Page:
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The editor of Azerbaijan's two largest independent papers was sent to jail for eight and a half years on terrorism and other charges, reflecting the government's increasing hostility towards free expression, say the Institute for Reporters' Freedom and Safety (IRFS), the Committee to Protect Journalists, Human Rights Watch, the International Press Institute (IPI) and Reporters Without Borders (Reporters sans frontières, RSF).

Eynulla Fatullayev, editor of "Realny Azerbayjan" and "Gundalik Azerbayjan" newspapers and a well-known critic of the Azeri authorities, was convicted of terrorism, inciting ethnic hatred and tax evasion on 30 October for an article he wrote about Azerbaijan's support for U.S. military operations in the region.

Besides the harsh jail sentence, Fatullayev was also fined 200,000 Manats (US$235,000), and 23 computers from the "Realny Azerbayjan" and "Gundalik Azerbayjan" newspapers' editorial office were seized by the state.

"The steady rise of politically motivated criminal charges, as well as violent attacks against journalists, is obviously aimed at silencing critical voices in Azerbaijan," says Human Rights Watch.

The terrorism and ethnic hatred charges derive from an article Fatullayev wrote in "Realny Azerbayjan", in which he argued that the government's support of the United States' position on Iran makes Azerbaijan vulnerable to attack from Tehran and could revive ethnic tension within the country. Read the article here:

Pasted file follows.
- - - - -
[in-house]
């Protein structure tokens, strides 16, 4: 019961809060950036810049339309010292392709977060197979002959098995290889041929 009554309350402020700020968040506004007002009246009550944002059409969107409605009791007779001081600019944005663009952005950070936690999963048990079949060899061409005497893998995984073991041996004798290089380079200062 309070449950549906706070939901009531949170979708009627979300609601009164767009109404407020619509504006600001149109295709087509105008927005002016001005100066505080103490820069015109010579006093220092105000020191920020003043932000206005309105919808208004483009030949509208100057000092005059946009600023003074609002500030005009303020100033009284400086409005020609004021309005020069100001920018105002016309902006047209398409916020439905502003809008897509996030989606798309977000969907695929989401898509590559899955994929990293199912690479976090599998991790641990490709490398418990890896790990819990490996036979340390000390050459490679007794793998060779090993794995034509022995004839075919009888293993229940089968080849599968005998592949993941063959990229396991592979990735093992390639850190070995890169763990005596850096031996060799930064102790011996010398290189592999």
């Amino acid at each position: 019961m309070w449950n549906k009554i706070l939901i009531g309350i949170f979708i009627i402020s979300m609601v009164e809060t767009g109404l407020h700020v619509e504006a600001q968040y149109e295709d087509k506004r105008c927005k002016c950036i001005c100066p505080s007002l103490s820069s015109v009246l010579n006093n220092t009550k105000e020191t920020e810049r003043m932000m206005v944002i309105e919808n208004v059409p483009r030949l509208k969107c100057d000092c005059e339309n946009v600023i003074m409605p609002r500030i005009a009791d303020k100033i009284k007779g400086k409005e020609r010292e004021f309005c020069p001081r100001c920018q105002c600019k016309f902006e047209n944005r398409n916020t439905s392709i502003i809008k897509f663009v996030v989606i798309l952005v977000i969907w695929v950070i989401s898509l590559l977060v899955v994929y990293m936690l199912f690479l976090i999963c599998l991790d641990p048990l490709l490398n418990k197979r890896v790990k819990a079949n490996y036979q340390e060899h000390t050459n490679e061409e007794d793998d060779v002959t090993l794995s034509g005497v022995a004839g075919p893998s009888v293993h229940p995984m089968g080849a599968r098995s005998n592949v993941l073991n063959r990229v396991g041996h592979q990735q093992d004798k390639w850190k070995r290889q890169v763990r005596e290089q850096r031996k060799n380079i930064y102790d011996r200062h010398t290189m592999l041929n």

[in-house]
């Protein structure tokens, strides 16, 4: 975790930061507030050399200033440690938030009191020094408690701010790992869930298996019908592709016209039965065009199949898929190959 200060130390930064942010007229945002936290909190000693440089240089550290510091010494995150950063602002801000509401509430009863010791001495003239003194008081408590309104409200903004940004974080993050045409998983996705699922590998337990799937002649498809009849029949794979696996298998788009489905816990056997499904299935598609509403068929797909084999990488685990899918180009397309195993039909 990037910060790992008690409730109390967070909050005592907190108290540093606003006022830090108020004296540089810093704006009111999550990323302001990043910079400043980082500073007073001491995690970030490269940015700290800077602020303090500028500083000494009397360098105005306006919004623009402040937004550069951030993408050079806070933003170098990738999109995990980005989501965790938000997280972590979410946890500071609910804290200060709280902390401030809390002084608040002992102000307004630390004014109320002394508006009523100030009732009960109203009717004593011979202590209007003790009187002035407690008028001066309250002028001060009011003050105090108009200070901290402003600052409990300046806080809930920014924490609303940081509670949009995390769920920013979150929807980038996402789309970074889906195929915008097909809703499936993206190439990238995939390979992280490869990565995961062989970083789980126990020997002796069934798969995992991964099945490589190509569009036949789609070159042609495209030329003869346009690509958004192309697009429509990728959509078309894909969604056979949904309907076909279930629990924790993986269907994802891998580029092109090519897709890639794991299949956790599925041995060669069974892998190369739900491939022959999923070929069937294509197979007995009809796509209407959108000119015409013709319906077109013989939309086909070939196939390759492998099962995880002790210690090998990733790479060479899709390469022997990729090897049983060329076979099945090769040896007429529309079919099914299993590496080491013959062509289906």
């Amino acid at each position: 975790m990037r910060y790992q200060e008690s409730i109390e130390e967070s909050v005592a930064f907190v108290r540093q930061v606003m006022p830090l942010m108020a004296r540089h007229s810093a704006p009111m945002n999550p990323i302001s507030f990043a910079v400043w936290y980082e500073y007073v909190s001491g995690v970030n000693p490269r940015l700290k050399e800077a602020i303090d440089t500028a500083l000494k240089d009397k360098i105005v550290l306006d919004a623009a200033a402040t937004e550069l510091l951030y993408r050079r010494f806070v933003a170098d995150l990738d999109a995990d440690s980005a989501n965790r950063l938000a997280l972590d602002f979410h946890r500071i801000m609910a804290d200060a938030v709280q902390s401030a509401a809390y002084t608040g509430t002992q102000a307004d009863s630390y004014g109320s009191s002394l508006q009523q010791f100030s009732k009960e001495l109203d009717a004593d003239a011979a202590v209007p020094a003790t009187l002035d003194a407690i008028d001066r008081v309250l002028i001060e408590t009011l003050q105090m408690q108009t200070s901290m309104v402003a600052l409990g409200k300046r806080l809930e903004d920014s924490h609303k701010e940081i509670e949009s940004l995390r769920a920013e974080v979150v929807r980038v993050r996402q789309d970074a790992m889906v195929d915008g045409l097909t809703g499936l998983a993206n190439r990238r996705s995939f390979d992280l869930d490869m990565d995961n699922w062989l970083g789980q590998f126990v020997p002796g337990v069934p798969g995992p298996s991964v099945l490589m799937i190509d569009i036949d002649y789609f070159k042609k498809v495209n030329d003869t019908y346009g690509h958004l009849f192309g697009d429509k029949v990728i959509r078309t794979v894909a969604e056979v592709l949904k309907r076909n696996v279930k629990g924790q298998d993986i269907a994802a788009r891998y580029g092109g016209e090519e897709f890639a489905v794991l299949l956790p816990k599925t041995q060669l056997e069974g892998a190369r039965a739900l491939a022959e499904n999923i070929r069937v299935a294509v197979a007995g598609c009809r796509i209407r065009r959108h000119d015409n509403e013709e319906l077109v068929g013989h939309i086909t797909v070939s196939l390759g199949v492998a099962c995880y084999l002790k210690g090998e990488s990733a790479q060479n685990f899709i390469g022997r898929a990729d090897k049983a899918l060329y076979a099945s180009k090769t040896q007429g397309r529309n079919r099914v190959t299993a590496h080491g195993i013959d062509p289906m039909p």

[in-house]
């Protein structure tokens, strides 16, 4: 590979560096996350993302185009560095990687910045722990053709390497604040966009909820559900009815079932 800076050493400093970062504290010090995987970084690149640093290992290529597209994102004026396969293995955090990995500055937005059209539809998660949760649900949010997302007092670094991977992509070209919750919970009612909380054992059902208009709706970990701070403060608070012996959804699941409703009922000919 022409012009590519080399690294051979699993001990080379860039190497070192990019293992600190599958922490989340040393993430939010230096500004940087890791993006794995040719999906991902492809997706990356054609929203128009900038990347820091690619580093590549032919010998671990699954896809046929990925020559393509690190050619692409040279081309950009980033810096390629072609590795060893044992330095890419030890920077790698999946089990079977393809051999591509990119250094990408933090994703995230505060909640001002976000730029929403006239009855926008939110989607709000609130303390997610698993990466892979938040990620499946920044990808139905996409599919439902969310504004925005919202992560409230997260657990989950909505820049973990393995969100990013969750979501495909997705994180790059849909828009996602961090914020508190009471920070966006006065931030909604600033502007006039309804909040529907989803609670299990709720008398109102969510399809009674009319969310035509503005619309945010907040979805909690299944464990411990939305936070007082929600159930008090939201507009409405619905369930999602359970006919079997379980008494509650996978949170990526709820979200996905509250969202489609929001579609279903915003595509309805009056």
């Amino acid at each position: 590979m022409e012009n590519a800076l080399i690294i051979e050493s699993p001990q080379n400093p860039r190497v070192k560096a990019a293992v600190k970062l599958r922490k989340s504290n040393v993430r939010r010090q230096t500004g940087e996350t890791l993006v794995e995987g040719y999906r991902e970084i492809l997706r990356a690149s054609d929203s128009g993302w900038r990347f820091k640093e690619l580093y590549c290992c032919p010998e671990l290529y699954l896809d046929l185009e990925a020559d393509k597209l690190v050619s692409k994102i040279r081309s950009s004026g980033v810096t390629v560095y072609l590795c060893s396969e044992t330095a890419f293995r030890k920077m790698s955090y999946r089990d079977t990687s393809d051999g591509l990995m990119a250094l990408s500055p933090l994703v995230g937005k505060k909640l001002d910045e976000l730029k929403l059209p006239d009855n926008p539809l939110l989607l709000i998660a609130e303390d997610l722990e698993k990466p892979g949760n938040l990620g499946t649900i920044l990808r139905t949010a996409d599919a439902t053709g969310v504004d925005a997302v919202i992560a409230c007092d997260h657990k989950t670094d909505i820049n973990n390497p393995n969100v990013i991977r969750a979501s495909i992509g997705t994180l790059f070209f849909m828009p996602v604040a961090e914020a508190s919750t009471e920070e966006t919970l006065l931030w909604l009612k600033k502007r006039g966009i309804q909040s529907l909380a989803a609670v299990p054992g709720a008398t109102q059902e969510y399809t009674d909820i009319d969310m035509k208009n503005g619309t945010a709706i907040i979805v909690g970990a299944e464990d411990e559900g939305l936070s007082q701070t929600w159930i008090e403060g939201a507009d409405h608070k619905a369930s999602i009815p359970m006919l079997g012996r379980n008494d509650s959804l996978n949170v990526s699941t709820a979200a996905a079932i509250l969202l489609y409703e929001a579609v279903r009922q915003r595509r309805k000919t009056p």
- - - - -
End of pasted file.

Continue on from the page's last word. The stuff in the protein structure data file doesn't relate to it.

- English:
- Russian:
Fatullayev is already serving a two-and-a-half-year prison sentence handed down in April for libelling the army in an Internet article that he denies writing on the 1992 Khojali massacre. Shortly after the conviction, his two papers were effectively closed down.

Now, staff and Fatullayev supporters are calling for the two papers to resume publishing. Members of the "Committee to Defend the Rights of Eynulla Fatullayev" are planning a nationwide protest for the end of November against his imprisonment.

In March, Fatullayev reported death threats against him and his family after he published an article accusing Azeri authorities of obstructing the investigation into the 2005 murder of editor Elmar Huseynov.

In a joint action, 26 IFEX members are supporting IRFS's call for a memorial to Huseynov, who is now considered a national hero, to be erected in Azerbaijan's capital, Baku. They are urging the Azeri government to back the initiative, which would send a strong and much needed message about its commitment to democracy and respect for human rights.

According to IRFS, Fatullayev is the seventh journalist in Azerbaijan imprisoned for defamation and other criminal charges, and his eight-and-a-half-year prison sentence is the longest handed down to any journalist in Azerbaijan's history.

His conviction comes at a time of growing hostility and violence toward independent and opposition media in the country, less than a year before the presidential elections. According to RSF, the steady increase in harassment of the independent press is why Azerbaijan was ranked a paltry 139th out of 169 countries in its latest world press freedom index.

Visit these links:
- IFEX joint action for memorial:
- CPJ:
- Human Rights Watch:
- Human Rights Watch's August 2007 call to President Aliyev for the release of jailed journalists:
- IPI:
- RSF:
- RSF, World Press Freedom Index:
(Photo: Eynulla Fatullayev at a recent court hearing. Photo courtesy of IRFS)

(6 November 2007)

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